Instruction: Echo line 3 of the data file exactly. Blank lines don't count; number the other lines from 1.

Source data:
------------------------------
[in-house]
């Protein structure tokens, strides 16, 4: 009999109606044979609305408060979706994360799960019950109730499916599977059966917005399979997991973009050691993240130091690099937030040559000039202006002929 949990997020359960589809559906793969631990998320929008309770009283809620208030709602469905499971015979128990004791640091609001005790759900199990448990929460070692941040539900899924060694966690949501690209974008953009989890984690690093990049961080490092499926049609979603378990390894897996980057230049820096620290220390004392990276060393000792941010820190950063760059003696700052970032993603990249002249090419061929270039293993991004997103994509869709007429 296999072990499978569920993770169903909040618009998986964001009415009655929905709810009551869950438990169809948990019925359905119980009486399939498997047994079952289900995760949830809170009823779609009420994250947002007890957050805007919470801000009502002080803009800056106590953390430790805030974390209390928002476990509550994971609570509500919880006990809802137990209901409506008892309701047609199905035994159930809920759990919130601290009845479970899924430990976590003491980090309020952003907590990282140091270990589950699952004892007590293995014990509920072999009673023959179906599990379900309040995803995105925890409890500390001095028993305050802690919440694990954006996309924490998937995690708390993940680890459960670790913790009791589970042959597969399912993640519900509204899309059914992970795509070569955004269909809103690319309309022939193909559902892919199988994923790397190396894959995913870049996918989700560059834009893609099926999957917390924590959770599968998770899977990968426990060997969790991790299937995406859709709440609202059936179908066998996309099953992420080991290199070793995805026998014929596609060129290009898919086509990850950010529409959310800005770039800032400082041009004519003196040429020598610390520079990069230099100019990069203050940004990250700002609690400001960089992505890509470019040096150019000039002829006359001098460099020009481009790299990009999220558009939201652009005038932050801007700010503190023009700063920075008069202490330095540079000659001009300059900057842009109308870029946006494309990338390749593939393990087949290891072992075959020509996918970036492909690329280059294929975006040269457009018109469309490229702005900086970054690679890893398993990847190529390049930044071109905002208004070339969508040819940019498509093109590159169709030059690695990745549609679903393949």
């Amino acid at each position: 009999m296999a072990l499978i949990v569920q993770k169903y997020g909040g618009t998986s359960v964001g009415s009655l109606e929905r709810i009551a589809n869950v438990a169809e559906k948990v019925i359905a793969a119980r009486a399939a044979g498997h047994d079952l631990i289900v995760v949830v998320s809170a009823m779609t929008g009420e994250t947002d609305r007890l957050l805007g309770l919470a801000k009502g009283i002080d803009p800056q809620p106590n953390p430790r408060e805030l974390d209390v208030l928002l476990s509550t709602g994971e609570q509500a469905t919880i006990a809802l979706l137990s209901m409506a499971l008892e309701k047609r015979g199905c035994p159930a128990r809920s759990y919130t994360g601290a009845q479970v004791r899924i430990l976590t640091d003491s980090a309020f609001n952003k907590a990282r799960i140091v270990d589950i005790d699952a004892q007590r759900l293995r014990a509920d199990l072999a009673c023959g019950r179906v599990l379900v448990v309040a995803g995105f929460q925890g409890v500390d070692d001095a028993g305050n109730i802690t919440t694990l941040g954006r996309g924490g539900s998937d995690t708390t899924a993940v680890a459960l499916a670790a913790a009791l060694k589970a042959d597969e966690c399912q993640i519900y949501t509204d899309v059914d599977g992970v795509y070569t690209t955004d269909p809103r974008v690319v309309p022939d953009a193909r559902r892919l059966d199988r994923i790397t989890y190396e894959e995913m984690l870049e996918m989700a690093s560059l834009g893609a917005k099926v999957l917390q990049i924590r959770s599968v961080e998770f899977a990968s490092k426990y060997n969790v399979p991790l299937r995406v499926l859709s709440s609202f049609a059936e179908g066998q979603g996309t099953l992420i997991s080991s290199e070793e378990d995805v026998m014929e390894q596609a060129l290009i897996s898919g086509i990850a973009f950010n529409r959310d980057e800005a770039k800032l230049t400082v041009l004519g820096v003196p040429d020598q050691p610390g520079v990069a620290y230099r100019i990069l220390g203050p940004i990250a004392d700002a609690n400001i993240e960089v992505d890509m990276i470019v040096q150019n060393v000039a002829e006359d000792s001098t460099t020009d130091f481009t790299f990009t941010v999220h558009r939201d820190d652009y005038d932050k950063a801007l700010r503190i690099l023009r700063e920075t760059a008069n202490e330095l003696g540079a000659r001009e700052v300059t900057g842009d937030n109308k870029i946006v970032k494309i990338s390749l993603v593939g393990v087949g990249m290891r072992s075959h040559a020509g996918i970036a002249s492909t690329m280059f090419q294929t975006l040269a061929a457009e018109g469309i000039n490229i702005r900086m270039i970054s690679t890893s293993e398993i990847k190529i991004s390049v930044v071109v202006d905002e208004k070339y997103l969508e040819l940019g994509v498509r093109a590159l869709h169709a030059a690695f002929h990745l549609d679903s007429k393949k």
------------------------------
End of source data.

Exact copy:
């Amino acid at each position: 009999m296999a072990l499978i949990v569920q993770k169903y997020g909040g618009t998986s359960v964001g009415s009655l109606e929905r709810i009551a589809n869950v438990a169809e559906k948990v019925i359905a793969a119980r009486a399939a044979g498997h047994d079952l631990i289900v995760v949830v998320s809170a009823m779609t929008g009420e994250t947002d609305r007890l957050l805007g309770l919470a801000k009502g009283i002080d803009p800056q809620p106590n953390p430790r408060e805030l974390d209390v208030l928002l476990s509550t709602g994971e609570q509500a469905t919880i006990a809802l979706l137990s209901m409506a499971l008892e309701k047609r015979g199905c035994p159930a128990r809920s759990y919130t994360g601290a009845q479970v004791r899924i430990l976590t640091d003491s980090a309020f609001n952003k907590a990282r799960i140091v270990d589950i005790d699952a004892q007590r759900l293995r014990a509920d199990l072999a009673c023959g019950r179906v599990l379900v448990v309040a995803g995105f929460q925890g409890v500390d070692d001095a028993g305050n109730i802690t919440t694990l941040g954006r996309g924490g539900s998937d995690t708390t899924a993940v680890a459960l499916a670790a913790a009791l060694k589970a042959d597969e966690c399912q993640i519900y949501t509204d899309v059914d599977g992970v795509y070569t690209t955004d269909p809103r974008v690319v309309p022939d953009a193909r559902r892919l059966d199988r994923i790397t989890y190396e894959e995913m984690l870049e996918m989700a690093s560059l834009g893609a917005k099926v999957l917390q990049i924590r959770s599968v961080e998770f899977a990968s490092k426990y060997n969790v399979p991790l299937r995406v499926l859709s709440s609202f049609a059936e179908g066998q979603g996309t099953l992420i997991s080991s290199e070793e378990d995805v026998m014929e390894q596609a060129l290009i897996s898919g086509i990850a973009f950010n529409r959310d980057e800005a770039k800032l230049t400082v041009l004519g820096v003196p040429d020598q050691p610390g520079v990069a620290y230099r100019i990069l220390g203050p940004i990250a004392d700002a609690n400001i993240e960089v992505d890509m990276i470019v040096q150019n060393v000039a002829e006359d000792s001098t460099t020009d130091f481009t790299f990009t941010v999220h558009r939201d820190d652009y005038d932050k950063a801007l700010r503190i690099l023009r700063e920075t760059a008069n202490e330095l003696g540079a000659r001009e700052v300059t900057g842009d937030n109308k870029i946006v970032k494309i990338s390749l993603v593939g393990v087949g990249m290891r072992s075959h040559a020509g996918i970036a002249s492909t690329m280059f090419q294929t975006l040269a061929a457009e018109g469309i000039n490229i702005r900086m270039i970054s690679t890893s293993e398993i990847k190529i991004s390049v930044v071109v202006d905002e208004k070339y997103l969508e040819l940019g994509v498509r093109a590159l869709h169709a030059a690695f002929h990745l549609d679903s007429k393949k």